Monthly Archives: June 2011
Roxanne Martino has resigned from the University of Notre Dame Board of Trustees, effective immediately, in the wake of reports criticizing donations she has made to organizations that characterize themselves as pro-choice.
“In the best interests of the University, I regretfully have decided to step down from the Notre Dame Board of Trustees,” Martino said. “I dearly love my alma mater and remain fully committed to all aspects of Catholic teaching and to the mission of Notre Dame. I had looked forward to contributing in this new role, but the current controversy just doesn’t allow me to be effective.”
“Ms. Martino has served Notre Dame in many ways over the years and is highly regarded as someone who is absolutely dedicated in every way to the Catholic mission of this University,” said Richard C. Notebaert, chairman of the Board of Trustees. “She has lived her life and faith in an exemplary way, including the counsel and support she has provided to Notre Dame, many other Catholic institutions and Thresholds, an organization that provides programs for thousands of people with severe mental illness.”
Note the weasel words here. She doesn’t apologize for donating to an overtly pro-abortion organization – oh no, she resigns because the controversy is too much.
Whatever. At least she’s out. But the fact that she was even appointed says all you need to know about the current state of this “Catholic” university.
I will be interviewed on the radio today at 5pm (Eastern) on the In His Sign Network radio station. They are a lay Catholic radio apostolate located in Rosemont, PA. They broadcast daily live from 5 to 6pm (Eastern) WTMR-800 AM and on the Internet at www.inhissign.com.
The interview will be about The American Catholic and the other Catholic websites that I operate as well as my work on the National Catholic Register.
This is my first interview and it is an already humbling experience. Pray for me that I won’t make a fool of myself!
Kipling is often denounced as a thoughtless imperialist. That is a remarkable charge to make against the author of the poem Recessional.
More than once Kipling was offered honors from the British government, including the post of Poet Laureate of Great Britain, all of which he steadfastly refused. On the diamond jubilee of Queen Victoria in 1897 he composed one of his most powerful poems, Recessional, which perhaps helps explain why he never took up the post of Poet Laureate for the nation he so deeply loved.
God of our fathers, known of old—
Lord of our far-flung battle line—
Beneath whose awful hand we hold
Dominion over palm and pine—
Lord God of Hosts, be with us yet,
Lest we forget—lest we forget!
The tumult and the shouting dies—
The Captains and the Kings depart—
Still stands Thine ancient sacrifice,
An humble and a contrite heart.
Lord God of Hosts, be with us yet,
Lest we forget—lest we forget!
Far-called our navies melt away—
On dune and headland sinks the fire—
Lo, all our pomp of yesterday
Is one with Nineveh and Tyre!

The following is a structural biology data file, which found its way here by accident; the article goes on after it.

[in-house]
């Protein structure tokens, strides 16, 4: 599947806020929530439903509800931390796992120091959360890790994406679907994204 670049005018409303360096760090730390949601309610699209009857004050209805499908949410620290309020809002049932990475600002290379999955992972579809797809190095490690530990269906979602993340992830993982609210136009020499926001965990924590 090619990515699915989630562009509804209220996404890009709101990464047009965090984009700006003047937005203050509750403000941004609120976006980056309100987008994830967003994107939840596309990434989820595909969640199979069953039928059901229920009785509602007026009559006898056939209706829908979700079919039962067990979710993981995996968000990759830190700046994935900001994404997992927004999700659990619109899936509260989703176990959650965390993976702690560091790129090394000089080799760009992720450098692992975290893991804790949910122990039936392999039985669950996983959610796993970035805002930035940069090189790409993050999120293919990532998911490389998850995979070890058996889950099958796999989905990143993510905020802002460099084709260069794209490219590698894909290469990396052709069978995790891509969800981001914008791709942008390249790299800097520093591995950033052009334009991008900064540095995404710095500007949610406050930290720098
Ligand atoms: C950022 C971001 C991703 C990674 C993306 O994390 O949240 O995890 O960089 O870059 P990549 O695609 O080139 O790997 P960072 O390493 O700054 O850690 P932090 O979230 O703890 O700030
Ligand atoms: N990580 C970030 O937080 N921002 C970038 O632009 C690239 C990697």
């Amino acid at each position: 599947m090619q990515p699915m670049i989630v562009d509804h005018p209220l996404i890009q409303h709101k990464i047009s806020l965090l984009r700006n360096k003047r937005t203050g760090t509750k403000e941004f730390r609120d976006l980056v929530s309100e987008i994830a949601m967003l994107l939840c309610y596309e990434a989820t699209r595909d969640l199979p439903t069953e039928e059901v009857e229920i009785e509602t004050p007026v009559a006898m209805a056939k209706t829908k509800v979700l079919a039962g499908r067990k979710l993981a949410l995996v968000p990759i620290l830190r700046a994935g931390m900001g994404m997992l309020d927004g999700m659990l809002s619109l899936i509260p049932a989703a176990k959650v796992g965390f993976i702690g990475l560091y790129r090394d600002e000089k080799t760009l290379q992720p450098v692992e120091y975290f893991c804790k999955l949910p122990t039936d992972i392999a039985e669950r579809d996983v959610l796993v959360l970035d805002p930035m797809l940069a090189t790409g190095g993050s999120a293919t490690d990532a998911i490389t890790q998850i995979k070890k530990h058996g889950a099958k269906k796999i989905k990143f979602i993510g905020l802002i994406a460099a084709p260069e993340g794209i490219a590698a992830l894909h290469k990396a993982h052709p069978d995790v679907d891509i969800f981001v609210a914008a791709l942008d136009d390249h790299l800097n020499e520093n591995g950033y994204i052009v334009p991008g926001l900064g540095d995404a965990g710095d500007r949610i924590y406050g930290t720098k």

Judge of the Nations, spare us yet,
Lest we forget—lest we forget!
If, drunk with sight of power, we loose
Wild tongues that have not Thee in awe—
Such boastings as the Gentiles use,
Or lesser breeds without the Law—
Lord God of Hosts, be with us yet,
Lest we forget—lest we forget!
For heathen heart that puts her trust
In reeking tube and iron shard—
All valiant dust that builds on dust,
And guarding calls not Thee to guard.
For frantic boast and foolish word,
Thy Mercy on Thy People, Lord!
The poem opens with no patriotic effusion or praise of the Queen, but with a stark prayer to the God of our Fathers that Britain not forget something. What?
Luckily, I have a bit of contrarianism that I’ve wanted to air, and a series of Kevin Drum posts on using estates to pay for Medicare that has inspired me to make (drumroll please) . . . the case for the 100% estate tax.
No, really, I’m serious. After all, why should kids be allowed to inherit? I know, you are about to say something along the lines of “I worked hard so that my kids could . . . ” That is a noble emotion. But at the point at which this question becomes relevant, you will be dead. And dead people don’t have rights. They don’t own property. They don’t get to make decisions.
This is one of those ideas which combines a leftist desire for leveling of economic and social classes with a strongly individualist line of thinking: Sure, your parents saved up a lot of assets, but what does that have to do with you?
In a world in which each person is a social atom, the idea of money or property being handed down through families is necessarily repulsive. If you didn’t earn it, why should you have it? Perhaps this is why this particular leftist idea has a certain appeal to McArdle’s libertarian sensibilities. Continue reading
As faithful readers of this blog know, I am not a fan of Neo-Confederates. These are individuals who are still fighting the Civil War on behalf of the Confederacy. They are to be distinguished from those who honor the Confederates who fought an uphill gallant struggle for a cause they believed right. Here follow helpful tips on discerning who the Neo-Confederates are. If you believe most of these you are probably a Neo-Confederate:
1. You deny that the Civil War was caused by slavery in the face of statements by virtually all the civilian leaders of the secession movement and the Confederacy at the beginning of the War that secession was undertaken to protect slavery.
2. You claim that the Union was fighting because Northerners were greedy for tariffs on the South, thereby showing ignorance that at the time of the secession movement of 1860-61 tariffs were at a historic low for the Nineteenth Century, and that tariffs were a relative non-issue North and South.